ROBINSON CRUSOE & THE PIRATES
by Alan P Frayn
directed by Rob Brittles
Choreography: Cathryn Yates
Friends of the Art Theatre
I wonder if Daniel Defoe ever thought that his novel of Robinson Crusoe would see life on the stage? The answer, I suspect, is probably not, but here it was on stage at New Mills Theatre, a few months shy of its 300 anniversary of first being published in book form.
When one thinks of a traditional pantomime maybe this story is not the first title to be brought to mind, but it had everything that you would expect and want: great characters, goodies to cheer and baddies to boo, songs, jokes, slapstick and plenty of audience participation.
The opening scene got us off to a cracking start. The band, under the direction of Tim Walker, was bigger than last year and provided a great sound as the audience engaged and clapped along to a number of nautical themed tunes and sea shanties.
Alice Bowden commanded the stage from the very start, as the rhyme-talking, Coral, the Spirit. Alice appeared throughout the pantomime to aid the story and move it on effectively. There were nice touches of humour in some of her line delivery and expressions.
Anthony Lambe’s character of Davy Jones gave the audience someone to boo from the very beginning. He also spoke in rhyme, all delivered in a shiver-me-timbers accent that wasn’t too strong that he couldn’t be understood. The makeup for this character, by Jess Hipson, was excellent, as was that for other characters.
The opening scene with a full cast was very colourful and added a touch of tropical sunshine on a cold winter’s day as we were transported to a vibrant city in Brazil. This was a theme that carried on throughout the pantomime. The Wardrobe department, under guidance of Philippa Peatfield, Jenny Howe and Kay Seville, had obviously worked hard to co-ordinate the various scenes with Eve’s Costumes in this production, as the colours were spectacular and added a real bright feel to the show.
To have such a large company in pantomime was pleasure to see. There were players of all ages, from little children to big children. The director, Rob Brittles, and choreographer, Cathryn Yates, had done a stirling job of making the most out of the scenes the ensemble was in. Every member of the company on stage participated to the full and really got into the swing of the scene. The dance routines were well planned and executed and no-one was left out just to stand and dress the stage. The underwater scene was very effective, as was the slow-motion fight scene. The idea of bringing it into the audience was inspired, as it really got the audience engaged. This theatre is blessed to have a revolve and this was used effectively to aid scene changes.
Every pantomime needs a Dame character, and is more often than not played by a man, as we know. But here, Pauline Rowe took on the mantle and created a lovely character of Senorita Margarita Julicia. Pauline knew just how to manipulate the audience and encouraging “awws”. She had a twinkle in her eye and was very expressive throughout all her line delivery. A simple look to audience came to say so much without her having to utter a word.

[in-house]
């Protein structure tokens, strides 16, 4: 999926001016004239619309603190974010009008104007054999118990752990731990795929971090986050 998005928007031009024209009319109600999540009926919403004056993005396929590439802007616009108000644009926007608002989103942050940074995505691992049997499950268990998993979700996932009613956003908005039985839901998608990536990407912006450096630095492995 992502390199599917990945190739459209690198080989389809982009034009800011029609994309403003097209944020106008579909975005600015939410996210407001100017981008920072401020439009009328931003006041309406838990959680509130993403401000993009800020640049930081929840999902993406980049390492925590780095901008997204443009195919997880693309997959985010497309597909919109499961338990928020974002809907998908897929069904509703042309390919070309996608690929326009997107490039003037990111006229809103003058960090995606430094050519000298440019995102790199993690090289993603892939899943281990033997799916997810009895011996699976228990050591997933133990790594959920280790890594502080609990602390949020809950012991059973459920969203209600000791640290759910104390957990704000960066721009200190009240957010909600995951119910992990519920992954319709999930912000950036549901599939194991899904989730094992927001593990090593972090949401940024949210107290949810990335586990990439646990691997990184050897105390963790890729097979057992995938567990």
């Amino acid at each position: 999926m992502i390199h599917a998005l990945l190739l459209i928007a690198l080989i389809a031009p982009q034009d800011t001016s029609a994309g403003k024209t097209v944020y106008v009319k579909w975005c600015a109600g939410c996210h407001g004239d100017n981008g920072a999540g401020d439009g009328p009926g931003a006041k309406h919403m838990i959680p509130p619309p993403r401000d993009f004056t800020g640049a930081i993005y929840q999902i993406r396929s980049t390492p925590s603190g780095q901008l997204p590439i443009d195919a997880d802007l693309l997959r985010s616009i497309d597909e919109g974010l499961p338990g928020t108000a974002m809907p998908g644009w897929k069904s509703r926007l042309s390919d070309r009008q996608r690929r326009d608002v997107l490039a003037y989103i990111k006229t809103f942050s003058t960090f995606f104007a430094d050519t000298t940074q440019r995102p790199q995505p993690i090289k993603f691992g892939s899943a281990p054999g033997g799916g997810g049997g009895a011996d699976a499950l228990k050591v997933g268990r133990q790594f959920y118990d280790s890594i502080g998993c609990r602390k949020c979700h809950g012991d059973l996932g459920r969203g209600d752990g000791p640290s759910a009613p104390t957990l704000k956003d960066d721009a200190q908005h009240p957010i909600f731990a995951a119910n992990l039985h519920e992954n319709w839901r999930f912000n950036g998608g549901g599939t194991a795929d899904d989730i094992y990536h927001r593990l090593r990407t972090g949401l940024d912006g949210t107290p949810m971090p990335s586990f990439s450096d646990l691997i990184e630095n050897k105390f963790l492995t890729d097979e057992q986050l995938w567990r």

Equally engaging was Stewart Bowden, as her son, Nutty Nick. He was very much the loveable, chirpy chappy that we expect in pantomime. He had great stage presence and carried the audience with him as the pantomime progressed. His connection with Seymour Bones (Fief’ the Dog) was adorable, even if he didn’t always do as he was told - the dog, that is, not Stewart! Both he and Pauline had a messy time in the galley scene with plenty of flour being squirted.
The two bumbling swash buckler,s Skull Duggery and Cross Bones, AKA Beverley Eaves and Graham Fletcher-Shaw, gave a touch of humour. Darren Cooper switched character this year from delightful Dame to dastardly Cut-Throat, the Pirate. He provided the audience with plenty of opportunity to boo a baddie, and he engaged right back at them without holding back the pace.
The title character of Robinson was superbly played by Lisa Quin who looked and acted every inch a traditional Principal Boy, right down to the thigh-slap (more of it). She was confident, commanded the stage and worked well opposite Grace Tildsley, as the love interest, Juanita.
Other characters helped chart the journey to Treasure Island: Keith Wright, as Captain Seasalt, the gullible love interest of Juicilita, and Angela Hulme was very colourful, thanks to the makeup team, as Mumbo Jumbo, the island natives’ leader. Angela belted out a great rock tune. Gary Ward gave a very laid back and posh delivery of Robinson’s right-hand man, Friday.
It is always a pleasure to see so many young performers on stage, many experiencing this for the first time in pantomime. There were two super young principals in this production. Isabel Fletcher-Shaw was the colourful parrot, Poll – well the story is about pirates- and although she didn’t have much dialogue she had great timing for her squawks.
Jake Hornsey is a young performer to watch in the future. He made every moment on stage count. He is so confident and commanded the stage at every opportunity, especially as Hocus Pocus, a tribal witch-doctor. He sang with conviction and acted his socks off. Earlier in the show he was a sailor in a dance routine and just drew the eye as he lived and breathed his character from the beginning to the end of the number. Excellent performance, young man!
Robinson Crusoe found his treasure, and this pantomime was pure gold. A superb fun-filled afternoon was had by us all.